The History of the World

December 2, 2021   ·   0 Comments

By Constance Scrafield

“Treat the earth well: it was not given to you by your parents; it was loaned to you by your children. We do not inherit the earth from our Ancestors; we borrow it from our children.”

Patricia and I went to see Buffy Sainte-Marie this week and she blew us away. I have known and been a fan of hers since forever but Patricia knew less about her. So, I was anxious that she see Buffy and hear some of the stories Buffy tells and listen to her songs of protest and sagacity. She sang her powerful “War Racket,” in which she abuses the arms manufacturers and the sales of munitions, selling weaponry to both sides of a conflict, indifferent to the devastation of war but keen to promote war for money ­– “Money,” she says, “is only temporary confusion.”

She sang Universal Soldier. And Starwalker.

She sang about beauty and love too; her Oscar winning song, Up Where We Belong; love songs that have been covered by many other star singers.

A few days later, I was researching her and came across a lecture she gave about education at the Canadian Museum of Human Rights. It was very moving, what she had to say and she encouraged us to research the Document of Discovery. This morning I did that. She had told us what it said but reading it was definitive, was confirmation.

It is an edict, a directive, a permission issued in a series of bulls by the popes of the time, as far back as the 1100’s and coming to the ones issued in 1455 and in 1493 that declared it right and righteous to kill, enslave and subjugate any people discovered living in a new land or Africa that were not converted to Christianity. All people, this running document decreed, not converted to Christianity were subhuman and deserving of ill use.

Since the 1100’s and, most meaningfully, since the 1400’s when the Atlantic Ocean was conquered and the “Americas” were discovered. Britain, France, Spain and Portugal were the most active in the trade, murder and abuse of native peoples but the rot never stopped and we were and are, as Buffy Sainte-Marie warned us, “embedded,” now as then, embedded by this Document, this law dating back to the 1400’s, followed all the way to a hundred years of residential schools here in Canada and all the way to today with poisoned drinking water, as standard in some of the northern reserves of this country and so much more….

Without this information coming to us as the roughest thunder in a storm, turning our thinking upside down and chucking us to the ground with the horror of it, how can we dig ourselves out of this embedded place and clear our thinking to search for healing really? For our own selves, yes but more importantly for those who have been under the heels of this Document of Discovery. We have been the aggressors all these centuries but they are the victims of the insanity that is the Document; the obscenity of it.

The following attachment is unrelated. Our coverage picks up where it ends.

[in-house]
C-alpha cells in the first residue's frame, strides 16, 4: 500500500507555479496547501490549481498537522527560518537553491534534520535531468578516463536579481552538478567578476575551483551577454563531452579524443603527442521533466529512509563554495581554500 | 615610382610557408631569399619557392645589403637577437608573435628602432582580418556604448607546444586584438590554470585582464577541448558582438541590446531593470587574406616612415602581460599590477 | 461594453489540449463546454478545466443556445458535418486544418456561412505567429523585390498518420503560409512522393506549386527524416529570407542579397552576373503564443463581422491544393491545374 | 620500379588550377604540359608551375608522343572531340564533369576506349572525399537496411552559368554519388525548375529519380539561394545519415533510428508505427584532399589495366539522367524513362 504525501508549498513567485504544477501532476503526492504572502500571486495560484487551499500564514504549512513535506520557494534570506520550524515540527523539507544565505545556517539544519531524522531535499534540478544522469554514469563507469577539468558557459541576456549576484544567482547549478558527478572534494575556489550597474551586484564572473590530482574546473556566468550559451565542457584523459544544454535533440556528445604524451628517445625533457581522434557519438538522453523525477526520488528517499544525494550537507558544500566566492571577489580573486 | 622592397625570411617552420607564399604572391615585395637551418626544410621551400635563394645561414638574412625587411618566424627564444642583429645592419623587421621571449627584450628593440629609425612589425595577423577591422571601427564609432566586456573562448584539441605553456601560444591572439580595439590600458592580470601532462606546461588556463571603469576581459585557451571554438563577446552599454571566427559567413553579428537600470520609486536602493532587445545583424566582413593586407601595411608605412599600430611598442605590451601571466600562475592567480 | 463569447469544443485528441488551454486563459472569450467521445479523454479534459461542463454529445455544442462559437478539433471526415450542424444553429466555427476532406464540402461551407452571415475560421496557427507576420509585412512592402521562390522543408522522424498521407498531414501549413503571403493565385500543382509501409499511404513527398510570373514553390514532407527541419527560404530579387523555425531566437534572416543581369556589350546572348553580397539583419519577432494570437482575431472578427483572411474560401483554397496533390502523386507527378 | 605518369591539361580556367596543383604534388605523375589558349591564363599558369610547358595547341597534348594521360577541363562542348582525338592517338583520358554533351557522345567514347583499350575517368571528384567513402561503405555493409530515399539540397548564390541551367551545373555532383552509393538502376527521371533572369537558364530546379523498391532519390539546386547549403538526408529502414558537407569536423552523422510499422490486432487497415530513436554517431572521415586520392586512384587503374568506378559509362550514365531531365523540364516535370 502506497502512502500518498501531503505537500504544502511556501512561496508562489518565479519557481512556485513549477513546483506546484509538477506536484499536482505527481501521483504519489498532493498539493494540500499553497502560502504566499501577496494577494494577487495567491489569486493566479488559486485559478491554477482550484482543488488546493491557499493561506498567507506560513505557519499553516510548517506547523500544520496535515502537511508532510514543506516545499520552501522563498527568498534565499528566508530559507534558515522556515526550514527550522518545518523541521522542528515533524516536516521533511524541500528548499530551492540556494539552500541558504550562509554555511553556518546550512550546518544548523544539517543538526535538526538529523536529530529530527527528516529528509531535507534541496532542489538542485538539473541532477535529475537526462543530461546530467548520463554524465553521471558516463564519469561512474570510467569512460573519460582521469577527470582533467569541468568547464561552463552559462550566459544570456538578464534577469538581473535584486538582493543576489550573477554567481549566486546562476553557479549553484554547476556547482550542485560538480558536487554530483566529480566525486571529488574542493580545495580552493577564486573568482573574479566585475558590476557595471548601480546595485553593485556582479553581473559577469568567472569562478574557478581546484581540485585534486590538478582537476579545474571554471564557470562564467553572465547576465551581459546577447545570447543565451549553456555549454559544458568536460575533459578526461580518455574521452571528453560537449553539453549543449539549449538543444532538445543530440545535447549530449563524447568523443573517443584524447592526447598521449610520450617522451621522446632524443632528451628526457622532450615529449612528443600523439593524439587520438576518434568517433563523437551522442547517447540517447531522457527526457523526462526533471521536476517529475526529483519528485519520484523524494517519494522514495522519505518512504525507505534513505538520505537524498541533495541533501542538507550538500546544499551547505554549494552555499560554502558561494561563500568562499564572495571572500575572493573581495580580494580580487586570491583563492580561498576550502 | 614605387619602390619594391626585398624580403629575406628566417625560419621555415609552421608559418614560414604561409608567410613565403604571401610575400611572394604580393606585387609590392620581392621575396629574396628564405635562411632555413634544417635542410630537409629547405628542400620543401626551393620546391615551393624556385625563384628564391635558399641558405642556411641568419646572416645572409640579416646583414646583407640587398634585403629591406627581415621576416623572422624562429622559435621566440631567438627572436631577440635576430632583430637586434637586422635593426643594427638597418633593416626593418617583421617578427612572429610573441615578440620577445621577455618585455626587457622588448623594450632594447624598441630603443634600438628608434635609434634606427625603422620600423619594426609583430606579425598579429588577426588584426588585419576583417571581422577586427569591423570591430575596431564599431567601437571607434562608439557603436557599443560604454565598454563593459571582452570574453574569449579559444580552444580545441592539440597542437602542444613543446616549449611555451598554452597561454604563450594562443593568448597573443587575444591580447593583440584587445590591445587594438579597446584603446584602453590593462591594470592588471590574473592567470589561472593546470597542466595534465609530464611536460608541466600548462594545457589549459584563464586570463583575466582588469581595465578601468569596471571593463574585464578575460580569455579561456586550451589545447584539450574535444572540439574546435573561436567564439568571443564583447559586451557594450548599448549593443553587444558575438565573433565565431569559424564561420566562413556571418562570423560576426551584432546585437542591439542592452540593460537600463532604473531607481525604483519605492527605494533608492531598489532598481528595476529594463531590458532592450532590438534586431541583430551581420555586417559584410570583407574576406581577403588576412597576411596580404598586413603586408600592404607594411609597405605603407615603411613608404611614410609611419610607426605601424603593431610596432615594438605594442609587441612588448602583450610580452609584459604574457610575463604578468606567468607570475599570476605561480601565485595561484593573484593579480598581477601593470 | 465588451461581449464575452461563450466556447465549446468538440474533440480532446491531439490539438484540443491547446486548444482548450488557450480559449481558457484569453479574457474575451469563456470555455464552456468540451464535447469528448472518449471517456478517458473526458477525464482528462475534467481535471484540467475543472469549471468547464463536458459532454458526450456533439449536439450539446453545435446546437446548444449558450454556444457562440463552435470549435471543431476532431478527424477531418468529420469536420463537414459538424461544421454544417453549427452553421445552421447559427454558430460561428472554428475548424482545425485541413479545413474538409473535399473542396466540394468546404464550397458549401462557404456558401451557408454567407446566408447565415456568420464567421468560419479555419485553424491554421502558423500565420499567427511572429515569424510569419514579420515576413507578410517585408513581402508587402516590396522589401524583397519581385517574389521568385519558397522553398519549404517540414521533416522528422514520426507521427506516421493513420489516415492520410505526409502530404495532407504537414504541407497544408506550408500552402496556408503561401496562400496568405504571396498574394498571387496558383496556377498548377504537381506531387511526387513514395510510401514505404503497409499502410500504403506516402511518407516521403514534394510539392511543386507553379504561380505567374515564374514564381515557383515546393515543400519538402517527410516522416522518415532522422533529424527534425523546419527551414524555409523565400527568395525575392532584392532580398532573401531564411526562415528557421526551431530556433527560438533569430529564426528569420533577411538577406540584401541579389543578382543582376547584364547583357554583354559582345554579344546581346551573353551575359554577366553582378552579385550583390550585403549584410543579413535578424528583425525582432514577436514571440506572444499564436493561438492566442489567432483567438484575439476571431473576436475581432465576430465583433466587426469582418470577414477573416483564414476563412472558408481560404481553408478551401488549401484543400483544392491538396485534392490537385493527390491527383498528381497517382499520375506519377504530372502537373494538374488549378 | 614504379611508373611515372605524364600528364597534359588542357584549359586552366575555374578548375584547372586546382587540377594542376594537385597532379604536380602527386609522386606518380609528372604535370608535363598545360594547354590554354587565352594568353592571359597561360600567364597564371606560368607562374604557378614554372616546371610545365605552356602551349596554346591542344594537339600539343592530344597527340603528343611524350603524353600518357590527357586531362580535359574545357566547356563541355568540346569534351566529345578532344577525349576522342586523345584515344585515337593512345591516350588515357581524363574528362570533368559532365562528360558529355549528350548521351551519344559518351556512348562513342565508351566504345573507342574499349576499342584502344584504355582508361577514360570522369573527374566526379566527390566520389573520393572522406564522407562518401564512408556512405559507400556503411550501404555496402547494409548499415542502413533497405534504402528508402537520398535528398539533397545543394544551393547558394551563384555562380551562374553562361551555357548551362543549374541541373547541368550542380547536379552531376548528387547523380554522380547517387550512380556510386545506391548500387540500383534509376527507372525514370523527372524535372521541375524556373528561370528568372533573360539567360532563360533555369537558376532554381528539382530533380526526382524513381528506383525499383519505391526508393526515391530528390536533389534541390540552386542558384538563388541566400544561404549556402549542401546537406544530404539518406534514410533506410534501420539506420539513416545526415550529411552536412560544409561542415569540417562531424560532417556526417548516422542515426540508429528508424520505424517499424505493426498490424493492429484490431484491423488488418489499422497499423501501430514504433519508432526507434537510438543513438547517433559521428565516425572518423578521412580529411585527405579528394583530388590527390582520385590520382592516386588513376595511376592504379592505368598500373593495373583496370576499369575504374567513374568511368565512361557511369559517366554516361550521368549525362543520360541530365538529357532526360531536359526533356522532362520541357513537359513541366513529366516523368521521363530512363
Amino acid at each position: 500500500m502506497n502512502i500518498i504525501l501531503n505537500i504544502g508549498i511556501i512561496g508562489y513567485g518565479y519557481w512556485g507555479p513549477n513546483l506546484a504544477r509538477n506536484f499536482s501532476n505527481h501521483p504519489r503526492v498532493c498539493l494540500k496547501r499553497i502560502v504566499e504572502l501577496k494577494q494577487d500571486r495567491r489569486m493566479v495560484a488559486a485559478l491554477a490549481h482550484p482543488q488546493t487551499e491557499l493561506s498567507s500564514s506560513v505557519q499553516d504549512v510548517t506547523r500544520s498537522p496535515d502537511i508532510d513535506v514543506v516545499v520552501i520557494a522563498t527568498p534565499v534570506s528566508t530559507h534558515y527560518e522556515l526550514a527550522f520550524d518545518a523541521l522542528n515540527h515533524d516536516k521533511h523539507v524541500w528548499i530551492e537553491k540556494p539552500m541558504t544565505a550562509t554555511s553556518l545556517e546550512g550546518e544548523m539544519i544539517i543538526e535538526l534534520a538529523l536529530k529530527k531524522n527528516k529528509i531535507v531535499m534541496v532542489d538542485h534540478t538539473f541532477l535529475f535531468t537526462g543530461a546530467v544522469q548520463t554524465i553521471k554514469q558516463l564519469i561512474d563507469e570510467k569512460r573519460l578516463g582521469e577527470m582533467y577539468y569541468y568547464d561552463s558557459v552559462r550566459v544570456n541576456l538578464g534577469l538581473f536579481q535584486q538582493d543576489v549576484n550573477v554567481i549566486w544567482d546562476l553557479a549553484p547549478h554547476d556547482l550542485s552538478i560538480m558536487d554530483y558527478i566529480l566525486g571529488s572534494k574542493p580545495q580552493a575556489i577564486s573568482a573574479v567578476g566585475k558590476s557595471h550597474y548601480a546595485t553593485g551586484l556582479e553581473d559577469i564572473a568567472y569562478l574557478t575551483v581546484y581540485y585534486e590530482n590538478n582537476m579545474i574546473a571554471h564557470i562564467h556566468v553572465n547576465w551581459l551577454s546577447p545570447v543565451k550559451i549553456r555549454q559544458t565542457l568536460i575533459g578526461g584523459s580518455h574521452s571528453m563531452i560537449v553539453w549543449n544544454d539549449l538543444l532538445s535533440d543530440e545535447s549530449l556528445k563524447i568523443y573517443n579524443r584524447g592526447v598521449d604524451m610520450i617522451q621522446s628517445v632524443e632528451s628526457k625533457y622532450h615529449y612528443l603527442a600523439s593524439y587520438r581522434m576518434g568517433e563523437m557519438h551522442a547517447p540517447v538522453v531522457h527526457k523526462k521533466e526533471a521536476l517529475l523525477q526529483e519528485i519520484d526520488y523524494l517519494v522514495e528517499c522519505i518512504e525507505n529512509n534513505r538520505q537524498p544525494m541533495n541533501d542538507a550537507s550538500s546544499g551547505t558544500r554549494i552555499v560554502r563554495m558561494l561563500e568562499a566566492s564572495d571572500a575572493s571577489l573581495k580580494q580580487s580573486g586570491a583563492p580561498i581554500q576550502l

It begins as adults with admitting to it in a very fundamental way that will see us pushing against the pipelines going under rivers that provide drinking water and fish habitat. It will lead us to speak out against police brutality against people protecting their land from the ruin of further discovery and distribution of fossil fuels as in the Wet’suwet’en lands, for example but it is an example of wider spread illegal incursion on other lands. Unending pressure from all of us, joined at the hip with our fellows in Wet’suwet’en, demanding the retreat of the fossil fuel companies, demanding they turn their millions of investment dollars into alternative sources of energy – now!

It begins for our children with education. Buffy Sainte-Marie has spent years pitching for changes to core curriculum in schools, based on the perspective of the indigenous people. How their children see the world, their true history, math, language.

In order to learn another language, say I who speak a few, you have to learn to think in that other language and in order to do that, you have to understand what it is to be a person of that language. The French point of view, the Italian, the Mohawk.

Emotionally, I don’t think we can “walk in another person’s shoes.” We can only interrupt the experiences of others through our own, individual filters.

That doesn’t let us off the hook of caring and action. Whether we can ever know what it is like to protest in a completely peaceful way against a dangerous and certainly environmentally destructive pipeline and then suffer arrest and beatings is doubtful but we can admit it happens and rail against it. Letters to the MP’s that allow it; letters to the papers that report it – making sure they continue to report it.

Learning to say “Konoronhkwa.” That is Mohawk for “I love you” but it has a deeper meaning too.

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